Trick Shots: Action
Stop fast action with these tips on everything from shutter speed to lenses
From baseball to soccer, race cars to dance, flying birds to breaching dolphins, the world around us is filled with action that just demands to be photographed. In this article, we'll give you tips and techniques on how you can improve your action photography and increase your percentage of great shots. And while it can be frustrating—everyone, even the pros, have their share of missed shots—you'll get better with practice and experience, so hang in there if your first efforts aren't perfect.
Action means movement, and if you want to stop it in a photograph, you have to pay attention to technique. To be effective, a photograph that shows stopped action must actually show stopped action. Action that's only "sort of" stopped and has blur will look like a mistake. (Of course, you can blur action photos for creative effect; more on that later). Professional sports photography is strongly based on the frozen moment of a key play, a great catch, a blocked goal and so on.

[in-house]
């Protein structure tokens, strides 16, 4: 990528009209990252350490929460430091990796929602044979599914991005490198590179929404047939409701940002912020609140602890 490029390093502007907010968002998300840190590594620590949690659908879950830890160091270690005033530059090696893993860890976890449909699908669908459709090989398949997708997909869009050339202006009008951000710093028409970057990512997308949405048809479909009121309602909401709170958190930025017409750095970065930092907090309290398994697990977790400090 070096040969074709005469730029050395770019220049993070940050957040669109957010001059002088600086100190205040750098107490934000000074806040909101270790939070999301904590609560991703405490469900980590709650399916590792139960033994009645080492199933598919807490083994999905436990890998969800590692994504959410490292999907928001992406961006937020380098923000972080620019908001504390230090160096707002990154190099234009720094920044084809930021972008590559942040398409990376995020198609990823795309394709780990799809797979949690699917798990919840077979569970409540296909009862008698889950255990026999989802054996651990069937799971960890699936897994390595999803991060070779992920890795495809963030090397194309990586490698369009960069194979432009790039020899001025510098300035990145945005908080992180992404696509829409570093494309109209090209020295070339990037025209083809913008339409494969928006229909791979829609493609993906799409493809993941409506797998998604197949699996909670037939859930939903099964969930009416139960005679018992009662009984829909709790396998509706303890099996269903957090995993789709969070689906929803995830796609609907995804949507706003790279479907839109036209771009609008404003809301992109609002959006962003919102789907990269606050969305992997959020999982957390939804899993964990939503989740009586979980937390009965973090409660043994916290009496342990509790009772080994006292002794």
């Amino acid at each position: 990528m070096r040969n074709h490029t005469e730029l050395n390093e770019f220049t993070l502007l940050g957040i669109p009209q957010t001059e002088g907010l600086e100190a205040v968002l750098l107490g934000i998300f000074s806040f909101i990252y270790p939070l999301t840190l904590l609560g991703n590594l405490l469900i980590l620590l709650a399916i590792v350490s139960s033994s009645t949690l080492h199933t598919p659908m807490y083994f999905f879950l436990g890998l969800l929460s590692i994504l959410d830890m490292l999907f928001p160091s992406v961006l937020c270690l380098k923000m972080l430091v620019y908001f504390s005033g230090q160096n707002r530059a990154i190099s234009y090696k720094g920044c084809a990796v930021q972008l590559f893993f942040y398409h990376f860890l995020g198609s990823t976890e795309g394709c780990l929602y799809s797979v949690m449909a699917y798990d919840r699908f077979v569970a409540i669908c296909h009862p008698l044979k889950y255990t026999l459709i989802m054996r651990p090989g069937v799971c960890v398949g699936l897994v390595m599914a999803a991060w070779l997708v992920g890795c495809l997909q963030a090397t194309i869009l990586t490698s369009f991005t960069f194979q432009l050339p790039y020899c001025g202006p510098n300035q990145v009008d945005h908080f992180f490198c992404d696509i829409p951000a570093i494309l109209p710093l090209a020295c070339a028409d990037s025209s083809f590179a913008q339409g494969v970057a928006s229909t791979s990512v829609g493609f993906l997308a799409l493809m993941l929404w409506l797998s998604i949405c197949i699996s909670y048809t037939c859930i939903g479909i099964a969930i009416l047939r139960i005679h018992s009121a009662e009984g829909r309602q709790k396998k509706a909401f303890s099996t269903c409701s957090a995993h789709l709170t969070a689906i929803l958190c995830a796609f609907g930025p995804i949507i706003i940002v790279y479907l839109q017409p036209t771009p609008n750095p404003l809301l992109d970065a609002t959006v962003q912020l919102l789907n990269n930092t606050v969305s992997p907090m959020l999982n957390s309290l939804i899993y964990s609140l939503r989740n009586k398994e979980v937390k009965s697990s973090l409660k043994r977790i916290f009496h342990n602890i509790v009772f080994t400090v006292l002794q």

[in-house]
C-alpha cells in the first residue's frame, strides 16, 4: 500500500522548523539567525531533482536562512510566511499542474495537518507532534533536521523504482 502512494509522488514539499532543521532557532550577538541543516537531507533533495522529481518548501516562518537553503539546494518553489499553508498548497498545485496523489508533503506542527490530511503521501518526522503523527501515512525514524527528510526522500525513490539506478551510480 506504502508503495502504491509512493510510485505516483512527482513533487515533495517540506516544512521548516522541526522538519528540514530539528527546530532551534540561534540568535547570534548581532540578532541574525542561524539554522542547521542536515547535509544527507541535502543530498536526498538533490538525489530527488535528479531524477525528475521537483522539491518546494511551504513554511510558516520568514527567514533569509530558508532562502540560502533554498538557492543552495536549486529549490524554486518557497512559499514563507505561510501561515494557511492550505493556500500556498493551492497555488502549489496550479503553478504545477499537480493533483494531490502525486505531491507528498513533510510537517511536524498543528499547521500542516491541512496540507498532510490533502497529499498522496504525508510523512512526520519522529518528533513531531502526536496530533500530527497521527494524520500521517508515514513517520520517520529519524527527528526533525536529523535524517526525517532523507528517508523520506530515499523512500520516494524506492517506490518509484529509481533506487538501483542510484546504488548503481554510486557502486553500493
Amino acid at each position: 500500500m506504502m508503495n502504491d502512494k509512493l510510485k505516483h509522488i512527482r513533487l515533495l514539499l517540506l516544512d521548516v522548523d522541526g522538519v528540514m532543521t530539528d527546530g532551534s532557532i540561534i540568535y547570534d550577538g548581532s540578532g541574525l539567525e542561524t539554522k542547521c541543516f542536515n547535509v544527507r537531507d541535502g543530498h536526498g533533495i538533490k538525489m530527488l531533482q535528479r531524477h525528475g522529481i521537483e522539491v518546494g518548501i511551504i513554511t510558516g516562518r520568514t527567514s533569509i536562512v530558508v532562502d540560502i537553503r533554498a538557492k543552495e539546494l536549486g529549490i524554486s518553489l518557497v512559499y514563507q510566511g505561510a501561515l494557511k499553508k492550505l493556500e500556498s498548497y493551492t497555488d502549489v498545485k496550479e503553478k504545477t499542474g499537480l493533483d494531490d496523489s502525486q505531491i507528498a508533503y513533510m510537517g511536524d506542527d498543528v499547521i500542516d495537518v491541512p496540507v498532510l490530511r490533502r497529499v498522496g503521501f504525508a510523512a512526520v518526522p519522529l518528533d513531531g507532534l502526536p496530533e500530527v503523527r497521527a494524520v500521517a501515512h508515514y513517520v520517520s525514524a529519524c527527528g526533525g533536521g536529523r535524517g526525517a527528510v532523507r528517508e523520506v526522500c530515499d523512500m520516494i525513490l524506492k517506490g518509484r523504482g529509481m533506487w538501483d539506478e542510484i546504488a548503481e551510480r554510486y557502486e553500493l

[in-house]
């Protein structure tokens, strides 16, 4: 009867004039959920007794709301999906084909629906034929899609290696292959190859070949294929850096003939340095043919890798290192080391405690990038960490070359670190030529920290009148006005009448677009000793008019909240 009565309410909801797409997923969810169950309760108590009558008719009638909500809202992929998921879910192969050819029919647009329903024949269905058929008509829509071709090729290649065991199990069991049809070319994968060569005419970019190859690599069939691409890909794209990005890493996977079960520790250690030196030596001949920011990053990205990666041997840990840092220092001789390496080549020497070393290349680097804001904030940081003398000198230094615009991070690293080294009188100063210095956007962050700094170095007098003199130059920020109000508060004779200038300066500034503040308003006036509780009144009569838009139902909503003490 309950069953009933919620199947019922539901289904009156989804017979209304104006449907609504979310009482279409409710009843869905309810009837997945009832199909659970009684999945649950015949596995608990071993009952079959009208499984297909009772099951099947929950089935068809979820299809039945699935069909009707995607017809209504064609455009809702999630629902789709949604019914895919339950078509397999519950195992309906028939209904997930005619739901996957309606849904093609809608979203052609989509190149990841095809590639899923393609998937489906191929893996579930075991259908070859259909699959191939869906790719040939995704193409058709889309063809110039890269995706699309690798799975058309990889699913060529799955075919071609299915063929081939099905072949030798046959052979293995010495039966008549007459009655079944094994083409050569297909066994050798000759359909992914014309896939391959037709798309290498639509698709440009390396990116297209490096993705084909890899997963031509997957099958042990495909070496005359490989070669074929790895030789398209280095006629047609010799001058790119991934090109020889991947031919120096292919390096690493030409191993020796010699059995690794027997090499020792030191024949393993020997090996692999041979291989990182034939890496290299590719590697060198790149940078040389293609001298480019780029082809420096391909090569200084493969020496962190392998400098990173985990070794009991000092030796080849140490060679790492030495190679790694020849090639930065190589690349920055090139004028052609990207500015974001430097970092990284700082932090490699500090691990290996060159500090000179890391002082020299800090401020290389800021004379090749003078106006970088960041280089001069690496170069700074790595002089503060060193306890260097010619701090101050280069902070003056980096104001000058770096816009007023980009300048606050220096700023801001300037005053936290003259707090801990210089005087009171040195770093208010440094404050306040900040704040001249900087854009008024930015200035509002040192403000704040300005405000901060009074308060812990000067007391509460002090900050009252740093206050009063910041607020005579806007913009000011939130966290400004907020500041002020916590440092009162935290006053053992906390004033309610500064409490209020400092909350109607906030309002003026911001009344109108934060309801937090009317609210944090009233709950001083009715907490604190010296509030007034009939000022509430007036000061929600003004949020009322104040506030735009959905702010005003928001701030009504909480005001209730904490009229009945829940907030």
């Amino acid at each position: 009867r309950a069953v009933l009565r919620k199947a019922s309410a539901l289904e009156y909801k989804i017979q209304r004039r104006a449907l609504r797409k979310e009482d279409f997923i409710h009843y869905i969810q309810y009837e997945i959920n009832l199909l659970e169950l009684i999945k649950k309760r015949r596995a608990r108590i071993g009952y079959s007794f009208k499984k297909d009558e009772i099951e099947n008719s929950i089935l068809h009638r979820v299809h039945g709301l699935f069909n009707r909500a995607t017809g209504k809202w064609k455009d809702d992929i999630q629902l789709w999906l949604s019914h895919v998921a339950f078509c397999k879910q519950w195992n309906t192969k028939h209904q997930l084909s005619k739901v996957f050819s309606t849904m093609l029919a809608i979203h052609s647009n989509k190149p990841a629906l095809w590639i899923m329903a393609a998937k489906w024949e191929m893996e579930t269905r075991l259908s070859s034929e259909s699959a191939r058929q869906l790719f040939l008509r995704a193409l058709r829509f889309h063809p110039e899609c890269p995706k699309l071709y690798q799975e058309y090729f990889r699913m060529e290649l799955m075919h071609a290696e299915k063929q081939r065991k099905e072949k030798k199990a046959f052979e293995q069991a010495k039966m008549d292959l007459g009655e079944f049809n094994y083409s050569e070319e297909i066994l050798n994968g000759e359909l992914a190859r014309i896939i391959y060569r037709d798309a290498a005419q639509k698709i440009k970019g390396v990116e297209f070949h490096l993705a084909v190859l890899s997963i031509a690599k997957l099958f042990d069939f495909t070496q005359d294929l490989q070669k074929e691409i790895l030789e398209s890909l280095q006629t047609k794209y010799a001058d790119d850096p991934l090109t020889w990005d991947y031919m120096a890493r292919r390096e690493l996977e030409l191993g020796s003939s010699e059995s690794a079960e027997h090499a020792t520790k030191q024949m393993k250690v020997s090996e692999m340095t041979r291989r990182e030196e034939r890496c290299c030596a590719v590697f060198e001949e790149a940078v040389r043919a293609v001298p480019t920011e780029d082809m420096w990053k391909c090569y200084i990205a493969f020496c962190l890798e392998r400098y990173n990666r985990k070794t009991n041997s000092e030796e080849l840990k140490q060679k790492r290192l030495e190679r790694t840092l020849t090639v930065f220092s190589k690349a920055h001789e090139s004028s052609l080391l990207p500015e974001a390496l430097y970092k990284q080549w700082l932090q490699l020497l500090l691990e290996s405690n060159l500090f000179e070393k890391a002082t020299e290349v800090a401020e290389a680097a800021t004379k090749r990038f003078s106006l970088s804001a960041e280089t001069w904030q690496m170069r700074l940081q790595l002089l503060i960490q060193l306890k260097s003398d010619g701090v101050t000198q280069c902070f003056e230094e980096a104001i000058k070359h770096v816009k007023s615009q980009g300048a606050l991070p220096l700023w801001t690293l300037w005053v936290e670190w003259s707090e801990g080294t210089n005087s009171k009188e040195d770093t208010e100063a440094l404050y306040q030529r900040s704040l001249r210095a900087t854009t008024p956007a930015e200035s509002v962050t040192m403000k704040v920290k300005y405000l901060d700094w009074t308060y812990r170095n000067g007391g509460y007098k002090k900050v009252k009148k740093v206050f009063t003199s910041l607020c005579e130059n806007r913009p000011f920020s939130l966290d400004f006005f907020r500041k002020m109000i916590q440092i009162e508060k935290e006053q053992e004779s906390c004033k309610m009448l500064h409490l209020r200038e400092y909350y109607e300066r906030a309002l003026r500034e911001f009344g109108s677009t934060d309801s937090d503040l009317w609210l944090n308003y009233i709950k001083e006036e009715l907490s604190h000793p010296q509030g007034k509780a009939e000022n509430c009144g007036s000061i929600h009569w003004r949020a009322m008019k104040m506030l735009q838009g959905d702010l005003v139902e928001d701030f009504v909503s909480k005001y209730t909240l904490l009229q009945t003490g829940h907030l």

We all know that fast shutter speeds stop action, but how fast a shutter speed do you need and what can varied shutter speeds do for you?
The shutter speed is highly dependent on the action of the subject and your angle to it. Obviously, the faster the action, the faster the shutter speed you need. But it isn't quite that simple. If action is crossing in front of you, you need a faster shutter speed than if it moves toward or away from you. In addition, as you get closer to the subject, you need faster shutter speeds.
To increase your chances of capturing the action, here are some tips to follow.
• Experiment with your fastest shutter speeds and high-speed action. This may mean you have to shoot with your lens wide open or with a higher ISO. Observe what sorts of things you can see with these speeds.
• Shoot high-speed action with a continuous-drive setting and hold the shutter down through the peak of the action. This uses up your memory card fast, but it can help get that special shot. Use a large memory card.
• Shoot high-speed action one shot at a time, watching and anticipating the peak of action. This is just the opposite of the previous tip. This can result in a lot of missed shots, but with practice, you may find you're more likely to hit the peak of action than with any other technique, especially if your camera isn't particularly fast.
• Take lots of pictures, and review them as you go, to refine your technique in capturing peak action. This helps with timing.